EAST POINT, Ga. — East Point’s police chief is urging gun owners to take a look at gun deaths in his city right now, and then realize how volatile arguments with family and friends can be.
So far in 2022, 100% of the gun deaths in East Point have been committed by friends, loved ones, and acquaintances of the victims in arguments and disputes that, the chief said Wednesday, could have been solved without gunfire.
Chief Shawn Buchanan posted his plea in an open letter on the department’s Facebook page, on Wednesday.
“We're seeing friends, family and loved ones being killed by friends, family and loved ones,” he told 11Alive. “That's a very tragic situation. We want people to start thinking before they act, and use some de-escalation techniques.”
According to Buchanan, so far this year in East Point, overall crime is down, but homicides are up. There have been 13 shooting deaths, so far.
Police are not looking for any suspects, as they’re all, already, in jail, according to Buchanan, because in every single case, shooter and victim knew each other and the crimes were easily solved.
“From my investigation, every one of these homicides could have been avoided just with cooler heads, if they had prevailed,” Buchanan said. “And it's very disheartening to a police officer who puts their life on the line to save lives, to see that those lives are otherwise being taken by friends, family and loved ones...We put this letter out to the community because our officers out on the streets don't want this type of crime happening in our city and they don't want friends and loved ones to take each other's life.”
A nationwide study of the homicides in which investigators were able to identify whether there was a relationship between killer and victim found that in 2020, 79% of the killers knew their victims—and most of the homicides involved guns.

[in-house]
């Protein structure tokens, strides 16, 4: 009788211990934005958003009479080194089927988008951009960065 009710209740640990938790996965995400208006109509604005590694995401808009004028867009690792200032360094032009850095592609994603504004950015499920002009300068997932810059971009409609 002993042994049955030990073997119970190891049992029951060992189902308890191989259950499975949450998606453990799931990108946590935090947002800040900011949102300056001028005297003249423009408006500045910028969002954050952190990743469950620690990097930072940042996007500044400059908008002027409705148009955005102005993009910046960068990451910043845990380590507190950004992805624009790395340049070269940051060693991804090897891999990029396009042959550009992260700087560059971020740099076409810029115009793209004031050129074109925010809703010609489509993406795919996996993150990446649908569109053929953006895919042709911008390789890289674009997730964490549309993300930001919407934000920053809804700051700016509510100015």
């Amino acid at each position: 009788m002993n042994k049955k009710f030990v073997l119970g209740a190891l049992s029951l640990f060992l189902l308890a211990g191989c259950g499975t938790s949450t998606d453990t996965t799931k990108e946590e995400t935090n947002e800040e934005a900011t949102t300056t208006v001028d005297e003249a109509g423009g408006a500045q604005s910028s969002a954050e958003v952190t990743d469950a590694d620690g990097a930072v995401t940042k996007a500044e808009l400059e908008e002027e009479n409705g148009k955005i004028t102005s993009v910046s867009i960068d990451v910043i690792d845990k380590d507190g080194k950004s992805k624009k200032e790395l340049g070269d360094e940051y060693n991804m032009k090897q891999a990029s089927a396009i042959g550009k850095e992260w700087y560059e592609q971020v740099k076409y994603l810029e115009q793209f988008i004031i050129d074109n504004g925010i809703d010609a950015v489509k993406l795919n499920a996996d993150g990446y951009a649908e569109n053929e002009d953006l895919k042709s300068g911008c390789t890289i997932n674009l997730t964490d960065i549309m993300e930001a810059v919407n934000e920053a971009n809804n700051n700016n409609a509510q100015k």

In Washington, the focus is mostly on mass shootings, as Congress considers new gun safety laws.
On Wednesday, families of the victims of the mass shooting at Robb Elementary School in Uvalde, Texas, testified, and so did survivors--including Miah Cerrillo, a 4th grader at Robb Elementary--pleading for action.
“He shot my friend that was next to me,” Miah said, “and I thought he was gonna come back... I grabbed the blood and I put it all over me” in order to play dead, and save her own life.
As Congress seeks bipartisan agreement at the Capitol, Chief Buchanan said that, in East Point, he is focused not on issues involving gun access, but instead on urging responsible gun ownership.
“Hot tempers and guns don’t mix,” Buchanan said. “Think before you act. There’s no do-over card. Once you pull that trigger, that bullet will never come back.”
The Chief said part of responsible gun ownership is training, including de-escalation training, to solve confrontations without needing to open fire.
“Walk away,” he said, “walk away and save a life. Responsible gun ownership is what we really need to push, because that is the key. The majority of gun owners never use their gun. It's the irresponsible gun ownership that concerns us.”